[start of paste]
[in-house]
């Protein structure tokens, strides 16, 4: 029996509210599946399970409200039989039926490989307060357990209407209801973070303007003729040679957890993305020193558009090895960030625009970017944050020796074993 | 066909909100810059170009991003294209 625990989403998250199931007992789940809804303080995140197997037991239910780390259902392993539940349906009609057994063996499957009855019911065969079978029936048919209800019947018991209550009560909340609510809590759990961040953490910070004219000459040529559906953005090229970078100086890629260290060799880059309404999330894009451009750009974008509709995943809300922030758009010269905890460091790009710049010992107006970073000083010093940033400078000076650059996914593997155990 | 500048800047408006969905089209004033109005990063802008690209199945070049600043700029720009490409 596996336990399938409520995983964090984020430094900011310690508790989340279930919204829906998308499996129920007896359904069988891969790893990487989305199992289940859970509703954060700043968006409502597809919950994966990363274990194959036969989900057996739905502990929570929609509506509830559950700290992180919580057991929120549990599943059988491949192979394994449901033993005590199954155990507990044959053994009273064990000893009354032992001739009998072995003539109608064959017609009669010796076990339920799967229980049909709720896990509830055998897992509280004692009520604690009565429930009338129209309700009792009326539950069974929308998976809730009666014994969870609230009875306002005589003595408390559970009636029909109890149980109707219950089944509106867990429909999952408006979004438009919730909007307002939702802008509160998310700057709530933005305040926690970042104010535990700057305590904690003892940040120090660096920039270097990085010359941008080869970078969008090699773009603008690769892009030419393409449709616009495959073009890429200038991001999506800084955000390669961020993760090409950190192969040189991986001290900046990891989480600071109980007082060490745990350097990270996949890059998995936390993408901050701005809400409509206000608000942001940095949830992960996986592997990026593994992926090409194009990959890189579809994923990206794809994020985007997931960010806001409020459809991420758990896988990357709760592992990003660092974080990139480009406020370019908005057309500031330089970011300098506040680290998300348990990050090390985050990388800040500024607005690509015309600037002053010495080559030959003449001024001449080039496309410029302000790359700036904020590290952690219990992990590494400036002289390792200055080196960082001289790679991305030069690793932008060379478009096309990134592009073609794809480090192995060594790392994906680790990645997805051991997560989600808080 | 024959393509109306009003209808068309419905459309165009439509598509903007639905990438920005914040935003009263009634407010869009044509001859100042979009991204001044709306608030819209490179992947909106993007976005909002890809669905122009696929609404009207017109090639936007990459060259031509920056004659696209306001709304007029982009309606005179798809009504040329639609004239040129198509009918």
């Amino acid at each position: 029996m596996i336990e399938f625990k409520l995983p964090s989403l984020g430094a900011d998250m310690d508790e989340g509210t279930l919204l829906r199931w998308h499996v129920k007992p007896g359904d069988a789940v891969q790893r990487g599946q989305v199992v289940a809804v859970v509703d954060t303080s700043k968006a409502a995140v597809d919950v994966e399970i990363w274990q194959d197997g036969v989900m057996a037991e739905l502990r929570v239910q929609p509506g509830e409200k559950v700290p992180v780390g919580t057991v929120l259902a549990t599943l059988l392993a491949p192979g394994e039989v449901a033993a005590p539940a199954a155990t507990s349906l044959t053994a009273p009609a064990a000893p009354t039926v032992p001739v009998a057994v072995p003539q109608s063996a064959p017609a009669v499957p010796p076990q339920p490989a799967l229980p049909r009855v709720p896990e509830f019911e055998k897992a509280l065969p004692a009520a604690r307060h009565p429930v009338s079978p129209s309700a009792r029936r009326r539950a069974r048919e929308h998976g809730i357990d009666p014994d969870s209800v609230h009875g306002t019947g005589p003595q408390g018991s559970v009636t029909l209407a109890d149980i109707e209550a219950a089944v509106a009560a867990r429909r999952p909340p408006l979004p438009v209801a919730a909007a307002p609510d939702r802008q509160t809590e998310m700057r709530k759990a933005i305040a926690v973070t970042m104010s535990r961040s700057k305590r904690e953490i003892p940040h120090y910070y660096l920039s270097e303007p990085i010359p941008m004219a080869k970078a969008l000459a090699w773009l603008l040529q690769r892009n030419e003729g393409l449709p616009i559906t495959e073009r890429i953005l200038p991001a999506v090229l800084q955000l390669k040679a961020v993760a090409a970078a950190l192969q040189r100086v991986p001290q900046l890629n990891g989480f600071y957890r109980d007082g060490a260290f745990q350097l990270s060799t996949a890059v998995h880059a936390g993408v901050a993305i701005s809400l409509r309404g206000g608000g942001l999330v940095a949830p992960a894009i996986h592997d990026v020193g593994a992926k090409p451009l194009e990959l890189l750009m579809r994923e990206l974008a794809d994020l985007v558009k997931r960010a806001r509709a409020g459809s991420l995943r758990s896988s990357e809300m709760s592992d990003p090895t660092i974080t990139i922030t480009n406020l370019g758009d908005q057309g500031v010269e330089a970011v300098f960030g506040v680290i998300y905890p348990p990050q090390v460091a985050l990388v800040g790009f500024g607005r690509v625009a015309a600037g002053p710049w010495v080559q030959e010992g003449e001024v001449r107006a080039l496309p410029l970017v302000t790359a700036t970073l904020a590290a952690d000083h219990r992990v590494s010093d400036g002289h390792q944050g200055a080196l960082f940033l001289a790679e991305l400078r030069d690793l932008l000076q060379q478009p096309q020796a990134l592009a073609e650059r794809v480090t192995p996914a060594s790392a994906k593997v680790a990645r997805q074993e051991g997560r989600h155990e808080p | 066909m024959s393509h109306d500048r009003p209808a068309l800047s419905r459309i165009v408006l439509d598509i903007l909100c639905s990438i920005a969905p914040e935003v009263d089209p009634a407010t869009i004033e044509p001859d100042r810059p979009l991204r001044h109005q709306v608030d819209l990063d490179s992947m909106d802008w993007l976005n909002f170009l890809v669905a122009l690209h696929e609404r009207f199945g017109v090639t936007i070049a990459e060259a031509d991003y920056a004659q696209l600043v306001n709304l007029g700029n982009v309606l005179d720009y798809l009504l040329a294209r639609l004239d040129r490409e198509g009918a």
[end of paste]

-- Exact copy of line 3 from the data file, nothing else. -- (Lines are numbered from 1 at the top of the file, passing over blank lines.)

């Amino acid at each position: 029996m596996i336990e399938f625990k409520l995983p964090s989403l984020g430094a900011d998250m310690d508790e989340g509210t279930l919204l829906r199931w998308h499996v129920k007992p007896g359904d069988a789940v891969q790893r990487g599946q989305v199992v289940a809804v859970v509703d954060t303080s700043k968006a409502a995140v597809d919950v994966e399970i990363w274990q194959d197997g036969v989900m057996a037991e739905l502990r929570v239910q929609p509506g509830e409200k559950v700290p992180v780390g919580t057991v929120l259902a549990t599943l059988l392993a491949p192979g394994e039989v449901a033993a005590p539940a199954a155990t507990s349906l044959t053994a009273p009609a064990a000893p009354t039926v032992p001739v009998a057994v072995p003539q109608s063996a064959p017609a009669v499957p010796p076990q339920p490989a799967l229980p049909r009855v709720p896990e509830f019911e055998k897992a509280l065969p004692a009520a604690r307060h009565p429930v009338s079978p129209s309700a009792r029936r009326r539950a069974r048919e929308h998976g809730i357990d009666p014994d969870s209800v609230h009875g306002t019947g005589p003595q408390g018991s559970v009636t029909l209407a109890d149980i109707e209550a219950a089944v509106a009560a867990r429909r999952p909340p408006l979004p438009v209801a919730a909007a307002p609510d939702r802008q509160t809590e998310m700057r709530k759990a933005i305040a926690v973070t970042m104010s535990r961040s700057k305590r904690e953490i003892p940040h120090y910070y660096l920039s270097e303007p990085i010359p941008m004219a080869k970078a969008l000459a090699w773009l603008l040529q690769r892009n030419e003729g393409l449709p616009i559906t495959e073009r890429i953005l200038p991001a999506v090229l800084q955000l390669k040679a961020v993760a090409a970078a950190l192969q040189r100086v991986p001290q900046l890629n990891g989480f600071y957890r109980d007082g060490a260290f745990q350097l990270s060799t996949a890059v998995h880059a936390g993408v901050a993305i701005s809400l409509r309404g206000g608000g942001l999330v940095a949830p992960a894009i996986h592997d990026v020193g593994a992926k090409p451009l194009e990959l890189l750009m579809r994923e990206l974008a794809d994020l985007v558009k997931r960010a806001r509709a409020g459809s991420l995943r758990s896988s990357e809300m709760s592992d990003p090895t660092i974080t990139i922030t480009n406020l370019g758009d908005q057309g500031v010269e330089a970011v300098f960030g506040v680290i998300y905890p348990p990050q090390v460091a985050l990388v800040g790009f500024g607005r690509v625009a015309a600037g002053p710049w010495v080559q030959e010992g003449e001024v001449r107006a080039l496309p410029l970017v302000t790359a700036t970073l904020a590290a952690d000083h219990r992990v590494s010093d400036g002289h390792q944050g200055a080196l960082f940033l001289a790679e991305l400078r030069d690793l932008l000076q060379q478009p096309q020796a990134l592009a073609e650059r794809v480090t192995p996914a060594s790392a994906k593997v680790a990645r997805q074993e051991g997560r989600h155990e808080p | 066909m024959s393509h109306d500048r009003p209808a068309l800047s419905r459309i165009v408006l439509d598509i903007l909100c639905s990438i920005a969905p914040e935003v009263d089209p009634a407010t869009i004033e044509p001859d100042r810059p979009l991204r001044h109005q709306v608030d819209l990063d490179s992947m909106d802008w993007l976005n909002f170009l890809v669905a122009l690209h696929e609404r009207f199945g017109v090639t936007i070049a990459e060259a031509d991003y920056a004659q696209l600043v306001n709304l007029g700029n982009v309606l005179d720009y798809l009504l040329a294209r639609l004239d040129r490409e198509g009918a």